If this membership does not exist, the status dumps will timeout with a 401 Unauthorized error.
Troubleshooting Developer Console access
401 Unauthorized error when dumping status
If dumping any status a 401 Unauthorized error is reported, it means your user does not yet exist with the necessary permissions in AEM as a Cloud Service or the login tokens use are invalid or have expired.
To resolve the 401 Unauthorized issue:
Ensure your user is a member of the appropriate Adobe IMS Product Profile (AEM Administrators or AEM Users) for the Developer Console’s associated AEM as a Cloud Service Product instance.
Remember that Developer Console access 2 Adobe IMS Product Instances; the AEM as a Cloud Service Author and Publish product instances, so ensure the correct Product Profiles are used depending on which service tier requires access via Developer Console.
Log in to the AEM as a Cloud Service (Author or Publish) and ensure your user and groups have properly synced into AEM.
Developer Console requires your user record to be created in the corresponding AEM service tier for it to authenticate to that service tier.
Clear your browsers cookies as well as application state (local storage) and re-log into Developer Console, ensuring the access token Developer Console is using is correct and unexpired.
AEM as a Cloud Service Author and Publish services are comprised of multiple instances respectively in order to handle traffic variability and rolling updates without downtime. These instances are referred to as Pods. Pod selection in Developer Console defines the scope of data that will exposed via the other controls.
A pod is a discrete instance that is part of an AEM Service (Author or Publish)
Pods are transient, meaning AEM as a Cloud Service creates and destroys them as need
Only pods that are part of the associated AEM as a Cloud Service environment, are listed that environment’s Developer Console’s Pod switcher.
At the bottom of the Pod switcher, convenience options allow for selecting Pods by service type:
Status provides options for outputting specific AEM runtime state in text or JSON output. The Developer Console provides similar information as the AEM SDK’s local quickstart’s OSGi Web console, with the marked difference that Developer Console is read-only.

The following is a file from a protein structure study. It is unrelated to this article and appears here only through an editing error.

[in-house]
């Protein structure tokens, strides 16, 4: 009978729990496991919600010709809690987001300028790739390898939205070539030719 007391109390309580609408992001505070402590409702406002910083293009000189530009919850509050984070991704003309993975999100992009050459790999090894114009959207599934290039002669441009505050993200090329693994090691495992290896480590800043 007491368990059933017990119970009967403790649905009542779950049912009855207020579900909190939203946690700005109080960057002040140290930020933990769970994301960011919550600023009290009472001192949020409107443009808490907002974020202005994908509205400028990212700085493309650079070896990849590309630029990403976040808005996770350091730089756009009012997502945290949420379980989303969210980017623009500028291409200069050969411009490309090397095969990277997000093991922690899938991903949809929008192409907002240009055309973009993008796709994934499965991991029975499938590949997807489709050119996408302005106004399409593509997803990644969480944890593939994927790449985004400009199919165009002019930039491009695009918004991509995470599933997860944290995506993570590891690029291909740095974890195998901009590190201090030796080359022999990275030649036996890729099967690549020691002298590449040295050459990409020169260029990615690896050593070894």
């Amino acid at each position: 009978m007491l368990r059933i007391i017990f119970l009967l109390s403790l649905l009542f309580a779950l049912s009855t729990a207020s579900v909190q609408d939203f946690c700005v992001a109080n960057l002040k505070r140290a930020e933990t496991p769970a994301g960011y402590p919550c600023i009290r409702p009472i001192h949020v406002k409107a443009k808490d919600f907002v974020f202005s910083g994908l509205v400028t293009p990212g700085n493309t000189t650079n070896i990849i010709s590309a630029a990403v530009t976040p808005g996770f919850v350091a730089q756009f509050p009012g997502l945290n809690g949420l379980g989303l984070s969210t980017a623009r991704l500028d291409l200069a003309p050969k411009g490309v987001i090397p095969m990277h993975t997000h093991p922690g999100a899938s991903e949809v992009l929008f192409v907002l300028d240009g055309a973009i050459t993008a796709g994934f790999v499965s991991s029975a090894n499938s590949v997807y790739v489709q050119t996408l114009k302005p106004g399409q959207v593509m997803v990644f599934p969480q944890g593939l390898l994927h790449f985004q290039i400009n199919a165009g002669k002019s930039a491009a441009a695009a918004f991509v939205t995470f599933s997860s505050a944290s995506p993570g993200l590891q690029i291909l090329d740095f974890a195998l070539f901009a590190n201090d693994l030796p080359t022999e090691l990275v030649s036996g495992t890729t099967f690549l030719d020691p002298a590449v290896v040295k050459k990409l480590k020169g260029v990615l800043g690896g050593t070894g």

Oak Indexes provide a dump of the nodes defined beneath /oak:index. Keep in mind this does not show merged indexes, which occurs when an AEM index is modified.
Oak Indexes help in debugging by:
Listing all Oak Index definitions providing insights into how search queries are executed in AEM. Keep in mind, that modified to AEM indexes are not reflected here. This view is only helpful for indexes that are solely provided by AEM, or solely provided by the custom code.
Java Packages is used to trouble shoot Bundles not be starting because of unresolved imports, or unresolved classes in scripts (HTL, JSP, etc). If Java Packages reports no bundles export a Java package (or the version does not match that imported by an OSGi bundle):
Ensure your project’s AEM API maven dependency’s version matches the environment’s AEM Release version (and if possible, update everything to the latest).
If extra Maven dependencies are used in the Maven project
Determine if an alternative API provided by the AEM SDK API dependency can be used instead.
If the extra dependency is required, ensure it’s provide as an OSGi bundle (rather than a plain Jar) and it is embedded in your project’s code package, (ui.apps), similar to how the core OSGi Bundle is embedded in the ui.apps package.
Servlets is used to provide insight as to how AEM resolves a URL to a Java servlet or script (HTL, JSP) that ultimately handles the request. This functionality is the same as AEM SDK’s local quickstart’s Sling Servlet Resolver at /system/console/servletresolver.
Servlets helps in debugging determining:
How a URL is decomposed into its addressable parts (resource, selector, extension).
What servlet or script a URL resolves to, helping identify mal-formed URLs or mis-registered servlets/scripts.